Watch Out for Excessive Sugar and High Fructose Corn Syrup
It’s pretty common knowledge that sugar is not good and can literally rot your body. What you may not be aware of is sugar consumption, especially in high quantities, can lead to health issues like heart disease and Type 2 Diabetes. Food manufacturers have come up with some pretty tricky ways of hiding sugars in the label ingredients on many of the common foods we buy. They’ve come up with alternate names, which are typically hidden towards the end of the ingredient list on the package because most people don't read that far down the label.
Sugar in Disguise
Some of the common alternative sugar names on food packages may surprise you. Especially because they may not sound unhealthy. These can include things like Beet Sugar, which sounds like a veggie, right?! Other tricky label names for sugar include Brown Sugar, Cane Sugar, Cane Juice, Date Sugar, Organic Raw Sugar, Fructose and Evaporated Cane Juice. Those are just some of the names in a long list of alternate ingredient descriptions for sugar in disguise. So, when you’re shopping, be on the lookout and if it’s something you’re not sure of, look it up before you purchase the food item.
Syrups are another way sugar is disguised in food label ingredients. These are thick liquid forms of sugar. Typically they are found in cold drinks like sodas and fruit juices. If you’re buying a fruit juice be sure it’s actually made from juice and not just flavored to taste like juice. That’s where you’ll find these syrups. Same goes for fruit cups. Be sure they’re in their natural juices with no added sugars. High Fructose Corn Syrup is among the most common names, but since people have become wise to that, it can be listed under other names. These include, but are not limited to, Malt, Maple, Golden, Honey, Oat, Rice Bran and Rice Syrups.
Manufacturers have also taken to using natural sugars to sweeten products, so they don’t have to list them as a sugar ingredient necessarily. Fructose is one such ingredient. Most people think fructose comes from fruit, so that sounds healthy! That’s partially true, but if it’s not in it’s natural state, it’s no longer a natural sugar. It’s processed to become a sugar additive in many foods. Glucose is another of these cleverly disguised sugar ingredients. Glucose is also found in fruits, vegetables and honey, when in their natural state. Galactose (sounds like a Marvel villain!) is found in milk and dairy products. Maltose, which is found in barley (sorry beer enthusiasts), as well as Sucrose, which is made up by combining glucose and fructose and is also found naturally occurring in certain plants, are other ways sugar is disguised on the ingredient labels.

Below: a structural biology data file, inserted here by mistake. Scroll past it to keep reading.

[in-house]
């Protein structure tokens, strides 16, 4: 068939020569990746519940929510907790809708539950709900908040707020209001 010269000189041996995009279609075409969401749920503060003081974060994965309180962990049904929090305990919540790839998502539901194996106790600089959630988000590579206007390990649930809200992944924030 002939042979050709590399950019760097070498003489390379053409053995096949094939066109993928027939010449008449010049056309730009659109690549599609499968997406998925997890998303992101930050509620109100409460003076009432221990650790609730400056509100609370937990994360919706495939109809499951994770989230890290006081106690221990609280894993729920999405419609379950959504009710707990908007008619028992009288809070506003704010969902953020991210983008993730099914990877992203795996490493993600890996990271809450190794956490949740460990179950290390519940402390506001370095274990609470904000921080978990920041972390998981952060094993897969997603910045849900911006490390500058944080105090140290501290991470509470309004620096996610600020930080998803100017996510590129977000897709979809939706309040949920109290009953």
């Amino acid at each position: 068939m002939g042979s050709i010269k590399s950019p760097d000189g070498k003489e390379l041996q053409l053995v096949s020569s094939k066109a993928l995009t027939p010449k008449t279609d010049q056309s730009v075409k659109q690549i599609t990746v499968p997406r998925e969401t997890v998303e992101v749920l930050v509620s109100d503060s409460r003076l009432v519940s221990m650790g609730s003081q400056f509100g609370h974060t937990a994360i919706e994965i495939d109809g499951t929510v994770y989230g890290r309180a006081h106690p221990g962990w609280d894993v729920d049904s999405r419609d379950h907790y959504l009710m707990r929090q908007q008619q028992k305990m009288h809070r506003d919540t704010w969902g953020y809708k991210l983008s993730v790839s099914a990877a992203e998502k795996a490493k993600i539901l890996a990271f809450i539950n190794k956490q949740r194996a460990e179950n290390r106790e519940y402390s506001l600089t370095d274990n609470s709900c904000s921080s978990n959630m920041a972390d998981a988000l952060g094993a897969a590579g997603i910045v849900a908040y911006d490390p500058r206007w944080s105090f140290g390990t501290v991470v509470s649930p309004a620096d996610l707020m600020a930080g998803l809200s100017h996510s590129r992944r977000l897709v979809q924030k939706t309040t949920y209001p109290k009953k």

Using many different types of sugar in one product is another way to get around listing sugar as a main ingredient, since they can be spread throughout and therefore hidden on the label. Ingredients are listed by weight (or volume) on packaged foods, and the order of ingredients dictates the percentage in the food product, from higher to lower. This is a tricky way to make the food appear healthier than it really is. By using smaller amounts of a variety of sugars, it can make the product appear low in sugar when it really isn’t. So, be sure to read down the whole list of ingredients when choosing a food product to be sure you’re not being fooled. Another rule of thumb is, if you can’t pronounce it, don’t eat it!
This is a newer way food manufacturers have taken to hide sugars in food products. It makes it look less threatening if it’s named something that sounds natural. Be wary of the word “natural.” That’s another disguise. The label may say “unrefined” or “no refined sugars.” This just means the product does not contained processed white sugar. It does not mean it is sugar free or healthy. So, if you want to be sure of what you’re eating, read through all of the ingredients and if you’re uncertain, the best way to go is to make it yourself with natural ingredients in their pure form.
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